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Amid Repeated Calls from Leadership, DOJ Exercises Its “Virtually Unfettered Discretion” to Dismiss “Weak” Qui Tam Action

July 3, 2018

Historically, qui tam actions have effectively been decided at the intervention stage:  if the Department of Justice (DOJ) did not intervene, the action generally went away.  In recent years, relators have increasingly proceeded (and recovered) even without DOJ intervention.  That trend may be shifting once again.  In 2018, the DOJ has repeatedly announced the need to closely scrutinize and dismiss “weak” qui tam actions.  Given that increased willingness and the DOJ’s nearly unreviewable discretion to dismiss, persuading the DOJ to do so will likely become even more critical in False Claims Act (FCA) litigation—as reflected in last week’s dismissal in United States ex rel. Maldonado v. Ball Homes, et al., No. 5:17-CV-379-DCR (E.D. Ky. June 29, 2018).

On June 29, 2018, a federal district court in Kentucky granted a motion by the Department of Justice (DOJ) to dismiss with prejudice a non-intervened qui tam suit.  In doing so, the court joined the D.C. Circuit (and declined to follow the Ninth and Tenth Circuits) by concluding that the DOJ has “virtually unfettered discretion to dismiss a False Claims Act case.”  The court also held that, while a relator is entitled to a hearing on the DOJ’s motion to dismiss, the relator is not entitled to an evidentiary hearing absent “exceptional circumstances”—such as “a showing of fraud on the Court.” 

That dismissal comes on the heels of repeated calls from DOJ leadership to dismiss qui tam actions more frequently.  On January 10, 2018, the Director of DOJ’s Civil Fraud Section, Michael Granston, issued a memorandum to that effect.  Deputy Associate Attorney General Stephen Cox followed-up a month later at the Federal Bar Association Qui Tam Conference.  Mr. Cox warned that, when the DOJ fails to “exercise the dismissal authority in non-meritorious qui tam cases,” both defendants and the government bear the “obvious” and “substantial” costs.  And last month, at the American Bar Association’s 12th National Institute on the Civil False Claims Act and Qui Tam Enforcement, Acting Associate Attorney General Jesse Panuccio emphasized that the more “consistent[]” use of DOJ’s “rarely” used dismissal authority under the FCA was an “important development” in reforming the DOJ’s FCA enforcement.  In calling for such reform, Mr. Panuccio pointed to, among other things, the “substantial costs” that meritless FCA actions impose on “the Department—and [its] client agencies”—as well as “defendants and the judiciary.”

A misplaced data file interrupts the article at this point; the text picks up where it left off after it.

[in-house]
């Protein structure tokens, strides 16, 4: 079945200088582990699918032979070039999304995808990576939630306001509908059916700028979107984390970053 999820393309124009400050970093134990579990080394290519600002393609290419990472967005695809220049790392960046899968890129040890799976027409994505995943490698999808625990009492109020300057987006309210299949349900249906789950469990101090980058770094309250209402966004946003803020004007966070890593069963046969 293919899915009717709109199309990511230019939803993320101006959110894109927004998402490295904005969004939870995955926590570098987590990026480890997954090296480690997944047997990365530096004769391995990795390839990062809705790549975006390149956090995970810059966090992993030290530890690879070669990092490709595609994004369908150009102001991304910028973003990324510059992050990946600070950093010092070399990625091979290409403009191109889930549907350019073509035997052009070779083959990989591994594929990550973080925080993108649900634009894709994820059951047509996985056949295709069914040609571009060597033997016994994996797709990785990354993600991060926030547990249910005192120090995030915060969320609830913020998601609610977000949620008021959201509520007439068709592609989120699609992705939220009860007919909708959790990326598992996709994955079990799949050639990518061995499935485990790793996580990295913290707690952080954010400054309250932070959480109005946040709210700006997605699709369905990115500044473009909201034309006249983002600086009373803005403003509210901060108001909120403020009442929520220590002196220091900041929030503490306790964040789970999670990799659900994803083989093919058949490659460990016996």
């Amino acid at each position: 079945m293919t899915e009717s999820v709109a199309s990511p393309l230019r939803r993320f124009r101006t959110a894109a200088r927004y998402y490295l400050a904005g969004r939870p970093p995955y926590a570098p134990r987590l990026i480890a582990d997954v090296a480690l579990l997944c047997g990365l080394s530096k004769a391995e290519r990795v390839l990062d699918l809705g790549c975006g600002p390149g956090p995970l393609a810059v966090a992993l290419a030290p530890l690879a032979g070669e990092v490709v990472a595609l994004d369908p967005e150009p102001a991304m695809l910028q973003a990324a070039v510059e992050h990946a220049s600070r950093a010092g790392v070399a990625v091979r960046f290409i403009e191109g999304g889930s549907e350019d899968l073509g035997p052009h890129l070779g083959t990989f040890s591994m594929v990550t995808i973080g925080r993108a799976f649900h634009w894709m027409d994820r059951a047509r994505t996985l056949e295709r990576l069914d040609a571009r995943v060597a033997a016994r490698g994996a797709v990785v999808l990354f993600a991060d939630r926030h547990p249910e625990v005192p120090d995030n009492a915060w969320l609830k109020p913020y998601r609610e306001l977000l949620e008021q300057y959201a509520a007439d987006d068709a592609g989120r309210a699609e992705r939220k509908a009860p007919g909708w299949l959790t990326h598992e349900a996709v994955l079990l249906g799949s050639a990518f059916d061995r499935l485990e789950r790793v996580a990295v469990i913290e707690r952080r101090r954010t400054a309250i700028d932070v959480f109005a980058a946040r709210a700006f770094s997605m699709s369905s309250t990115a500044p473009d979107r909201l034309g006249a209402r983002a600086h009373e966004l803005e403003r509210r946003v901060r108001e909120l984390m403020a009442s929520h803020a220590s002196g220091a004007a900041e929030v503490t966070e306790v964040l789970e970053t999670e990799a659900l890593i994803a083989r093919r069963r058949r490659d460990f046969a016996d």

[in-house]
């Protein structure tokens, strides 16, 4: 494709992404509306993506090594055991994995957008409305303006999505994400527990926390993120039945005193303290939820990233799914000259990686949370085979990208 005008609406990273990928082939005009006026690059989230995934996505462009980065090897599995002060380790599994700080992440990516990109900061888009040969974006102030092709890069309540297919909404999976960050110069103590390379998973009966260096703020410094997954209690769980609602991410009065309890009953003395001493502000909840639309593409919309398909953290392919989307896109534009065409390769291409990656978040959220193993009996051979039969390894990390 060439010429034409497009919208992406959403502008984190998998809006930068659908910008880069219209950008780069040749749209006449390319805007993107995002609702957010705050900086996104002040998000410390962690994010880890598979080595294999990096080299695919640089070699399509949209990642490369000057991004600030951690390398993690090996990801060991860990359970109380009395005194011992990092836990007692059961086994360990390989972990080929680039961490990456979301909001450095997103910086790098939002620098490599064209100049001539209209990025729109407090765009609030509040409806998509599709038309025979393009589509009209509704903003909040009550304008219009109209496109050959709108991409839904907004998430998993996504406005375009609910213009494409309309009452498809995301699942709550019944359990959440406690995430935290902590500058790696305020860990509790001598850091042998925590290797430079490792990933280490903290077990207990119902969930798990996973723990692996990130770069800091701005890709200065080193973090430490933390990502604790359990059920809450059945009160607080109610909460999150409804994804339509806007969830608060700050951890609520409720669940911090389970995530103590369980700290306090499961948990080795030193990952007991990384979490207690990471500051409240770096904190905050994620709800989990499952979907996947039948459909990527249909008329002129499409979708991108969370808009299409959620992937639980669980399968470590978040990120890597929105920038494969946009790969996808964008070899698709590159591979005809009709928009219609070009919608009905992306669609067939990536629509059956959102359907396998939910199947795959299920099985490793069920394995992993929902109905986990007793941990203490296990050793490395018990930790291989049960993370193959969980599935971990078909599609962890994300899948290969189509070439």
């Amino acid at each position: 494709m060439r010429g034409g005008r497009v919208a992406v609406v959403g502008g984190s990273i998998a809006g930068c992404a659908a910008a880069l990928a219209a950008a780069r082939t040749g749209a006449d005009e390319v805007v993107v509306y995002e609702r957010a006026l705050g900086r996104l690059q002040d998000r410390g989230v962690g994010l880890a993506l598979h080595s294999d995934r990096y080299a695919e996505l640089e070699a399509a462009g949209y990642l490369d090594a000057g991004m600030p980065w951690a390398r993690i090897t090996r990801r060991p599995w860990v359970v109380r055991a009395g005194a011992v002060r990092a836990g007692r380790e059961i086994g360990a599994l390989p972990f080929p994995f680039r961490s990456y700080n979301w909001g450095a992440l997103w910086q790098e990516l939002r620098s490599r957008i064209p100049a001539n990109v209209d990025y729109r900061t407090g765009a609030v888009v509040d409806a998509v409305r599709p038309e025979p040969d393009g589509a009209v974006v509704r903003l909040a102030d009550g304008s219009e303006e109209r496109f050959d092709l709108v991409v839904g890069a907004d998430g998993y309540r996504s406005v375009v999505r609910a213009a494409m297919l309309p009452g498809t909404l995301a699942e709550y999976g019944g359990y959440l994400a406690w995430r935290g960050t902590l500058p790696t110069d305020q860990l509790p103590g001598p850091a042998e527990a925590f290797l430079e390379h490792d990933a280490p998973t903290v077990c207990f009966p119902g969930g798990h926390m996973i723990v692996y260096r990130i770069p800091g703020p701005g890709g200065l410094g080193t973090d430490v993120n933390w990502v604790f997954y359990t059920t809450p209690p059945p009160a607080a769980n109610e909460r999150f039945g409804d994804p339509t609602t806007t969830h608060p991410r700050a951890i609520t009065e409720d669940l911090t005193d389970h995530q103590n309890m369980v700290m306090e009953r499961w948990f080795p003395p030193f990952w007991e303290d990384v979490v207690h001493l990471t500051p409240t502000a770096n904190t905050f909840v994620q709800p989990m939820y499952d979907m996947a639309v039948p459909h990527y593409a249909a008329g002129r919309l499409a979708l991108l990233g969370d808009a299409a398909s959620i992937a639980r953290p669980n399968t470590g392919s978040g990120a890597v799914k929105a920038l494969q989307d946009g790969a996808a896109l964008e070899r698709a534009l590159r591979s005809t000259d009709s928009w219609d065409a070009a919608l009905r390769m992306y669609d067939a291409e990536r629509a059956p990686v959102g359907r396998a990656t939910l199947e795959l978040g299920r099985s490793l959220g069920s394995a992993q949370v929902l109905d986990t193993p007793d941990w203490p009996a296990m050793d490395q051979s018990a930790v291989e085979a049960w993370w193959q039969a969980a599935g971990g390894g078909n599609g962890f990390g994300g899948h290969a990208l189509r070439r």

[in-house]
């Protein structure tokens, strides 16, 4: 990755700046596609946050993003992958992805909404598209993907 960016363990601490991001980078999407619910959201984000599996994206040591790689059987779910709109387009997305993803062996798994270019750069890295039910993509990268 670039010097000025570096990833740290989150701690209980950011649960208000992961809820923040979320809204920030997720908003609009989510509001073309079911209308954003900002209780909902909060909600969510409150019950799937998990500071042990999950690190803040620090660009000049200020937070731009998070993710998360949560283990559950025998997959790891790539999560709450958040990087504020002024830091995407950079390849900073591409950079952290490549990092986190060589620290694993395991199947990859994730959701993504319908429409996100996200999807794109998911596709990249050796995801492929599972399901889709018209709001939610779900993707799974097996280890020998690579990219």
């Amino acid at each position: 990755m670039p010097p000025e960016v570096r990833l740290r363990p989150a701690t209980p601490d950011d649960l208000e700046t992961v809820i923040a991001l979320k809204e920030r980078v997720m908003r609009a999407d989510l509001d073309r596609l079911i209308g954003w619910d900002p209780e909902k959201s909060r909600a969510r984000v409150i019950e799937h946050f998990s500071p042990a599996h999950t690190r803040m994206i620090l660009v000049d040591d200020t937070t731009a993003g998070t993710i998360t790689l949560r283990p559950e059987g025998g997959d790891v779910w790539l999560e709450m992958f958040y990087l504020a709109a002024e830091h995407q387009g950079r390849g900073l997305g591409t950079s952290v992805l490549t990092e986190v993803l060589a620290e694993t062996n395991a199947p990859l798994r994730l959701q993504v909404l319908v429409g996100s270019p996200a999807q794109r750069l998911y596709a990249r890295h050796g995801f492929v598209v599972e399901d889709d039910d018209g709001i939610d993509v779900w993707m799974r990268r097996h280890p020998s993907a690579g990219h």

Some observers have questioned how seriously the DOJ would implement those pronouncements.  Last Friday’s dismissal shows that the message has resonated from the DOJ front office to the line attorneys at Main Justice and at least one United States Attorney’s Office. 

In Maldonado, the relator alleged that the defendants had violated the FCA by submitting falsified documents to obtain loans insured by the Federal Housing Administration.  After conducting its own investigation, the DOJ not only declined to intervene, it also moved to dismiss over the relator’s objections.  The DOJ concluded that the relator had failed to (1) show that the alleged false statements were material and (2) identify “any examples of false claims resulting in monetary damages to the United States.”